Appendix B Some of the regulations on mycotoxins in foods and beverages Table 1. and on Fusarium mycotoxins in foods and beverages Table 2. 1 Introduction,1 Introduction, In recent years several developments in society have contributed to changes in. the global beverage market Consumers are increasingly aware of the impact of. diet on their health and well being Beverages are not only consumed to provide. refreshment and hydration but also to increase well being and to help in pre. venting nutrition related disorders Tenge and Geiger 2001 Moreover an in. creasing number of consumers favour minimally processed products from natu. ral ingredients for reducing the intake of chemical additives from food and for. obtaining products with improved nutritive and sensory characteristics For ex. ample studies showing the possible presence of carcinogenic benzene in soft. drinks due to the reaction of benzoates chemical additive with ascorbic acid. and the possible allergenic effects of sulphites and benzoates have naturally con. tributed to this consumer trend Ashurst and Hargitt 2009. Whereas simple carbonated soft drinks still dominate the global beverage. market their market share is decreasing Functional beverages and bottled water. currently constitute the fastest growing beverage sectors Lawlor et al 2009 In. 2008 functional drinks reached global sales of 26 9 billion dollars with average. growth rates of 15 20 per annum The energy drinks sector has experienced. the greatest volume growth which is expected to be strongest in 2007 2012. Heckman et al 2010 Still and tooth friendly low acid beverages are gaining. popularity across the product sectors Lawlor et al 2009 In addition non. alcoholic malt beverages provide an excellent alternative to traditional soft. drinks Consumption of these beverages is expected to grow in the coming years. www euromonitor com The Middle East is showing particular potential as. Islamic beliefs limit consumption of alcoholic beverages In the Western mar. kets consumers are looking for new healthier alternatives to conventional soft. drinks From the public health point of view there is also a need to reduce alco. hol consumption,1 Introduction, The beverage industry needs to respond to consumer demands and to develop. new product innovations in order to maintain competitiveness in the market In. the soft drink sector new nutritive and bioactive ingredients are added into the. formulations and the traditional ingredients are being replaced with their lighter. organic or more natural counterparts New exotic ingredients such as super. fruits are used to boost the nutritional value of the products and to find new. exotic flavours Tribst et al 2009 In the alcoholic beverage sector breweries. increasingly develop new low alcohol and value added products such as fusion. drinks mixing alcohol drinks with non alcoholic beverages for new and increas. ingly defined consumer groups Hutzler et al 2008 Both soft drinks and alco. holic beverages have become more and more complex in composition At the. same time consumer demands for more natural nutritious and tasty products are. directing breweries to minimize the use of additives and heat treatments to in. crease juice contents in formulations as well as to reduce the acidity of the. products Possible adverse health effects of benzoic acid have already led many. soft drink manufacturers to abandon this additive Hence many traditional anti. microbial hurdles present in traditional soft drinks and alcoholic beverages are. brought down Hausman 2009 while product transport time shelf life and in. ternational trade as well as the use of new ingredients are increasing Tribst et al. 2009 Recent changes in the product formulation processing and packaging. technologies transport and trade could expose beverage production to new mi. crobiological risks that require identification in order to maintain acceptable. microbiological stability and safety in the future Moreover changes in the glob. al climate may have serious impacts on the microbiological quality of foods and. beverages More rigorous control of beverage ingredient quality will be empha. This literature review aims at providing state of the art knowledge on microbio. logical quality and safety risks in non beer beverages produced in a brewery. environment with special emphasis on functional and specialty beverages The. study was triggered by the need to evaluate potential microbiological risks relat. ed to the changes made in the formulation preservation and packaging of bever. ages during the past ten years In this review non beer beverages have been. divided into bottled waters soft drinks and alcoholic beverages including beer. mixed beverages Milk and soya based drinks probiotic products pure fruit. and vegetable juices as well as tea and coffee are outside the scope of this re. 3 Bottled waters,3 Bottled waters,3 1 Types of bottled waters. Bottled waters include mineral waters spring water or other drinking water. MMM 166 2010 Spring water is defined as water which is intended for human. consumption in its natural state and is bottled at the source EC 54 2009 Natu. ral mineral water means microbiologically wholesome water originating from. an underground water table or deposit and emerging from a spring tapped at one. or more natural or bored exits EC 54 2009 Natural mineral waters may be. very low 50 mg l low 50 500 mg l or rich 500 mg l in mineral salt. content EC 54 2009 Only carbon dioxide may be added to natural mineral. Mineral waters may also be produced from drinking water by adding Na Ca. Mg and K salts According to Finnish legislation mineral water must contain at. least 500 mg l solids KTM 1658 1995 Sparkling mineral water is produced by. adding 4 8 g l carbon dioxide CO2 Panimoliitto 2011 If carbon dioxide has. not been added the product must be marked as noncarbonated or still water In. addition to water minerals and CO2 both natural and synthetic fruit and berry. flavourings aromas are nowadays often added to mineral waters The flavour. ings include e g lemon grapefruit apple cranberry and mandarin Addition of. flavourings is regulated by an EC regulation EC 1334 2008. Per capita consumption of bottled water in the European Union varies enor. mously from one country to another with an average consumption of 105 l per. year EFBW 2011 Finland has the lowest consumption level with 16 l a year. per inhabitant and Italy the highest at just under 200 l per inhabitant In Finland. aromatized mineral waters make up one third of the market of mineral waters. Panimoliitto 2011,3 Bottled waters,3 2 Microbiology of bottled waters. Water always contains microbes but when it is bottled an open system becomes. a closed one The original microbial community the amount of dissolved nutri. ents and oxygen and temperature affect the microbes after bottling. The microbiological demands for water intended for household use are that. it may not contain Escherichia coli and enterococci in 100 ml of water EC. 98 1983 STM 461 2000 In addition it is recommended that in 100 ml water. there are no Clostridium perfringens or coliformic bacteria and no marked. changes in heterotrophic colony count when incubated at 22 C The demands. for bottled water intended for household use are no E coli enterococci or. Pseudomonas aeruginosa in 250 ml and heterotrophic colony count of 100. cfu ml at 22 C and 20 cfu ml at 37 C The guidance value for all types of. bottled water during marketing is total colony count of 50 000 cfu ml when in. cubated 72 h at 20 22 C or 24 h at 37 C MMM 166 2010. The microbiological quality of bottled waters has been studied in different. countries Natural mineral waters originating from groundwater represent an. oligotrophic system with a low level of organic matter and limited bioavailabil. ity The bacteria in these systems are often in a viable but non culturable state. The viable count usually increases 1 3 weeks after bottling Moreira et al 1994. Defives et al 1999 Leclerc and Moreau 2002 From eight brands of noncar. bonated bottled water from UK France and Belgium initial counts of up to 10 4. cfu ml 1 were detected Armas and Sutherland 1999 Significant differences. occur in microbial numbers between different brands Tsai and Yu 1997 Armas. and Sutherland 1999 Korzeniewska et al 2005 Bottled waters have been stud. ied in Finland by the National Institute for Health and Welfare Miettinen and. Pursiainen 2009 The heterotrophic colony count varied between 1 and 4 x 10 5. cfu ml The microbial numbers were higher in imported bottled waters on aver. age 4 x 103 cfu ml compared to domestic ones average 450 cfu ml Tap water. always had the lowest microbial counts Pseudomonas aeruginosa was not de. tected from the samples, Bottle material influences the number and type of cells adhering to the bottle.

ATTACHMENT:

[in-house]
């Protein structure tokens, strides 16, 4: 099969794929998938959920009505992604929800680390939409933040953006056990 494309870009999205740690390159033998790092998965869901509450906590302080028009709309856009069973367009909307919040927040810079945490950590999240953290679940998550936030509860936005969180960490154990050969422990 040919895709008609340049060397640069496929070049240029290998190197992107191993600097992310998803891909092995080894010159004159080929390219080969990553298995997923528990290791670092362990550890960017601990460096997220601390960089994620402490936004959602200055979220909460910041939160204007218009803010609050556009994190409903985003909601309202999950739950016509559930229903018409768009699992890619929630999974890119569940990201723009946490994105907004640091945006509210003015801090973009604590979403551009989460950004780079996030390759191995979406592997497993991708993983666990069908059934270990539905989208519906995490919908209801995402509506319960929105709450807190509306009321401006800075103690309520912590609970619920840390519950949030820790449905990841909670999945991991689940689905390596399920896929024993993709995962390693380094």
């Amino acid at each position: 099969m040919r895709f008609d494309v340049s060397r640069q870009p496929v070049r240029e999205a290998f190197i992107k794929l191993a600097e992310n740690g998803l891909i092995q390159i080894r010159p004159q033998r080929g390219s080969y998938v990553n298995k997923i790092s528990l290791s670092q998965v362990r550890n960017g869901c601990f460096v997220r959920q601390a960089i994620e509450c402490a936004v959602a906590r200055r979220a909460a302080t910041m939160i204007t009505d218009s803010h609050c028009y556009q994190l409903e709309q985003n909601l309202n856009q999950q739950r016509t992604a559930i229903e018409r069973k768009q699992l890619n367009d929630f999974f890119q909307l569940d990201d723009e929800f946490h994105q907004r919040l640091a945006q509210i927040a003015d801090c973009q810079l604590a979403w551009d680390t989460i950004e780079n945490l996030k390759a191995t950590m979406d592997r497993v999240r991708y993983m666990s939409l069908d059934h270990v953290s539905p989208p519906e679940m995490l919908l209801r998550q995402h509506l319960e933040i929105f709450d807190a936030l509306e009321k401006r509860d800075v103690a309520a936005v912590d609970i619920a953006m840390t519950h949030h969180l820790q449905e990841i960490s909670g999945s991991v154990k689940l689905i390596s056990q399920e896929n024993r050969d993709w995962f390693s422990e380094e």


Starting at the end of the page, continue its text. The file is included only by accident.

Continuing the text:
surface Higher counts found from plastic bottles compared to glass bottles have. been due to the higher surface roughness of plastic Barbesier 1970 Bischof. berger et al 1990 Jones et al 1999 reported that cells adhering to HDPE. high density polyethylene bottles were mainly clumps of coccoid cells Cells. adhering to PET polyethylene tetraphtalate bottles were rod shaped and sparse.